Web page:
It is hoped that, in the context of these important facets of our evolving political landscape, it will already be apparent that perhaps too much emphasis has already been laid in some quarters on the question of Donald Trump’s fulfilment of individual policy pledges. Rather than one billionaire wanting to build a wall along the Mexican border, I see it as infinitely more desirable that there be tens of millions of Americans willing to march on Washington to demand that such a wall be built. We know that 59 million Americans voted for a man who claimed, in more or less explicit terms, that he would reshape the American immigration system in favor of Whites. Pathological altruism, although powerful, is not yet overwhelming. This revelation is both a boon to our cause and a direction for action. Although the achievement of tangible political goals is a crucial general strategic objective, the movement of the last year has been, on our part at least, an effort to place our ideas in the cultural ascendency. Having achieved that goal, we must not lose sight of it. It is reassuring that recent reports suggest that Trump voters are insistent that he follow through on his vows to take action to reduce immigration, deport illegals, and put U.S. trade interests first. In terms of policy, the Alt Right’s present task is therefore not the impossible challenge of micro-managing the Trump presidency, but rather to steer the nature of Trumpism and its supporters for both short-term and long-term policy objectives.

In light of these objectives, and the fact that social and political contexts have never been better, the time is ripe for the greater representation of our ideas in Washington. In keeping with the arguments presented above, this does not mean that we place all of our eggs in the Trump basket. Rather, we should look at our existing structures and seek to bring them to their fullest potential. The National Policy Institute is an excellent example of an organization whose moment has arrived. An important think tank, and an exceptional representative of our ideas in the public eye, NPI could, with the talent of its leaders and the generosity of its supporters, evolve into a more coherent political lobby with a permanent base in D.C.

And make no mistake, lobbying will be needed. If four years from now no tangible policy changes have been made in favor of White America, the fault will not lie exclusively with the ‘betrayal’ of our people by Donald Trump and the Republican Congress, but also, if not more so, with the failure of the Alt Right to seize its golden opportunities. As outlined above, NPI should exploit a symbiotic relationship with Trumpism and Trumpists — both promoting itself among the “MAGA caps” and, in turn, promoting their interests in the nation’s capital.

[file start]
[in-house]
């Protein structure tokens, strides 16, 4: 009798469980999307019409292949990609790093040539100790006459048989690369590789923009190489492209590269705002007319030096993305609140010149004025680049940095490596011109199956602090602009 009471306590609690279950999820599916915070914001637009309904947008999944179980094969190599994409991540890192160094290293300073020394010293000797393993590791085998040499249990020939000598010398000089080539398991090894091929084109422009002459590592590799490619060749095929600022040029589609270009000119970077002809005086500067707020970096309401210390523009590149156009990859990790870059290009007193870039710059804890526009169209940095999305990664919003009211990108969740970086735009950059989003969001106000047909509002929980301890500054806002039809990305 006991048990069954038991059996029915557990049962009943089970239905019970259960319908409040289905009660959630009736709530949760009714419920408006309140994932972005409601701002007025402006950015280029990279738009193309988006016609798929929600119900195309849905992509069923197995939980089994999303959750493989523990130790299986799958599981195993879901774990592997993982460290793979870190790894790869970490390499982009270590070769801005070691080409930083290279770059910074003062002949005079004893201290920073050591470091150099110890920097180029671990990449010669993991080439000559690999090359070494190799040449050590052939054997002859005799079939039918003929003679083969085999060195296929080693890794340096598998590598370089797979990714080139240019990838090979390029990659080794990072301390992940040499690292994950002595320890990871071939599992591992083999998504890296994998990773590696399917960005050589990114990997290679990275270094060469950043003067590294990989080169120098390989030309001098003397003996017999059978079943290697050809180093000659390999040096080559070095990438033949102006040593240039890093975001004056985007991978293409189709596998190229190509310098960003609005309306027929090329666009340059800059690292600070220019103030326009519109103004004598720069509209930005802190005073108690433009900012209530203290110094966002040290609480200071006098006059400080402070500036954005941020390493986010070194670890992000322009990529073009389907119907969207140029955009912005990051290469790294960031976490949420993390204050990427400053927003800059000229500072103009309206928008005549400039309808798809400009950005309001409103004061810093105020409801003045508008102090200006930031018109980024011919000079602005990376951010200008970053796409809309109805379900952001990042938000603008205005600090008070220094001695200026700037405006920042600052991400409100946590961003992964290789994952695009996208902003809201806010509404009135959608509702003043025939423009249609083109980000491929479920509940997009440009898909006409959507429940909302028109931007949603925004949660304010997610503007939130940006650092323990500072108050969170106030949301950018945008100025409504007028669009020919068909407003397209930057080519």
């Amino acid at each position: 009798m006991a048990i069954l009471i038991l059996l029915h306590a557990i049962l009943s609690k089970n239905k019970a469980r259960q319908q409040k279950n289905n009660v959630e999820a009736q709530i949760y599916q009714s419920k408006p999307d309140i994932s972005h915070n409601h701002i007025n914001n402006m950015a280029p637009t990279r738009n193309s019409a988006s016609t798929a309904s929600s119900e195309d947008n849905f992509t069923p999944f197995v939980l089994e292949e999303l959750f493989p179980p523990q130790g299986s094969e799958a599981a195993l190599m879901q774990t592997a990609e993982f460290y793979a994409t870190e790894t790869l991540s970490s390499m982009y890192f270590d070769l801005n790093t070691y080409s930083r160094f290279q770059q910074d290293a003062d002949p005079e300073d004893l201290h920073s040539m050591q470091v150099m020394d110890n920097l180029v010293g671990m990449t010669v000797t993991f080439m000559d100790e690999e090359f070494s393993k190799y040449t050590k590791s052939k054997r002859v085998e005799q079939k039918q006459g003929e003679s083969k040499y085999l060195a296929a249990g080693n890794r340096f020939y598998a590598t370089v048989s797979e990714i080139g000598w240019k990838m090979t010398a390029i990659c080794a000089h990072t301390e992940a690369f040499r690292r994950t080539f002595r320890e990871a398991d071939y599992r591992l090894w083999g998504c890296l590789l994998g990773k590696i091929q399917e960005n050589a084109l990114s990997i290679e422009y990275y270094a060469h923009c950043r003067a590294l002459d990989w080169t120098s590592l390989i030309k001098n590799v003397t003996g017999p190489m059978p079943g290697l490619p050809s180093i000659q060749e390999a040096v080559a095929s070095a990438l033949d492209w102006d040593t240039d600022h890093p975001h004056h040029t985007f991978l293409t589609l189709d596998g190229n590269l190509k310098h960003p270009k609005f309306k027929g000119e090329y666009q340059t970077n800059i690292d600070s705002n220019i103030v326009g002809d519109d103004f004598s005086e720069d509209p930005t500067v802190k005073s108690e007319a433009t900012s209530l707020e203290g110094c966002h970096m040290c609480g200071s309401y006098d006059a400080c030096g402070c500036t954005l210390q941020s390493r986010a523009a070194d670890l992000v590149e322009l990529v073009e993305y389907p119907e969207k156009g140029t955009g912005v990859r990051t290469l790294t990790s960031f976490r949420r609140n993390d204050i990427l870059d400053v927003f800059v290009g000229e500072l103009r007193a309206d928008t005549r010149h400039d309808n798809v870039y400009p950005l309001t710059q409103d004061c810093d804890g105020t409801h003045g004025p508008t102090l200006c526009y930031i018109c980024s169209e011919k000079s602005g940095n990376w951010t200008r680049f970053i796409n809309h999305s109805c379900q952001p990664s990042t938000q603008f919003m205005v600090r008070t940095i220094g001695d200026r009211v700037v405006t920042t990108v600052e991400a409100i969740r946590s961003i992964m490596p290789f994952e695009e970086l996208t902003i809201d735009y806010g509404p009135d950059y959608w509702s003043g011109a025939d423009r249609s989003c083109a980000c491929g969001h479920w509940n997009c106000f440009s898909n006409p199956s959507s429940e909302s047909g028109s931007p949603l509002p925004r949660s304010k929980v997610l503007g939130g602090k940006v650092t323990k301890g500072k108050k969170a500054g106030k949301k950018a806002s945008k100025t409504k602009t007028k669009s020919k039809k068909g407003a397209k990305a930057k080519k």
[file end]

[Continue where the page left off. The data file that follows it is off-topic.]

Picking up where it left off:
While maintaining our own momentum, we should seek at every turn to dampen the momentum of our opponents. One of the more enjoyable and insightful features of the Trump campaign was the demoralizing and often crippling impact of concerted social media challenges against anti-White activists, particularly those in media and politics. Simply dismissing this activity as “trolling” underestimates the often sophisticated thought behind it, and neglects to appreciate its impact. Alt Right social media activity during the Trump campaign not only notched up several high profile anti-White ‘casualties,’ it also put the Alt Right on the media map. It infuriated, unsettled and, in some cases, gagged journalists and intellectuals who would otherwise have been extremely active in pushing anti-Trump and anti-White propaganda.

Even if one continues to perceive it as a merely trivial activity, it is a ‘trivial’ activity that consumed disproportionate energy, time and resources in organizations like the ADL and the SPLC — organizations that may otherwise have been using that time to teach your children that ‘Whiteness’ should be eradicated. All things considered, organized social media action has earned its place in the Alt Right tactical arsenal, and one of the challenges we face will be how to maintain the scale and effectiveness of such action post-election.

The thoughts presented here are not prescriptions for action, but a plea for the maintenance of focus on the broader picture, and the longer haul. Above all, it is argued that a tunnel vision of the fact of the Trump victory, either positive or negative, would be harmful to our cause. Many benefits have already been derived from the Trump campaign and triumph, and many more can be derived from it. But this continued success can only be ensured via a healthy detachment from what remains an unpredictable political class, and an insistence on our own agency and our own responsibilities. Richard Cohen at the Southern Poverty Law Center has argued that Trump has brought the Alt Right to “the gates.” In many respects he did. But it will fall to us to tear them down.

And we will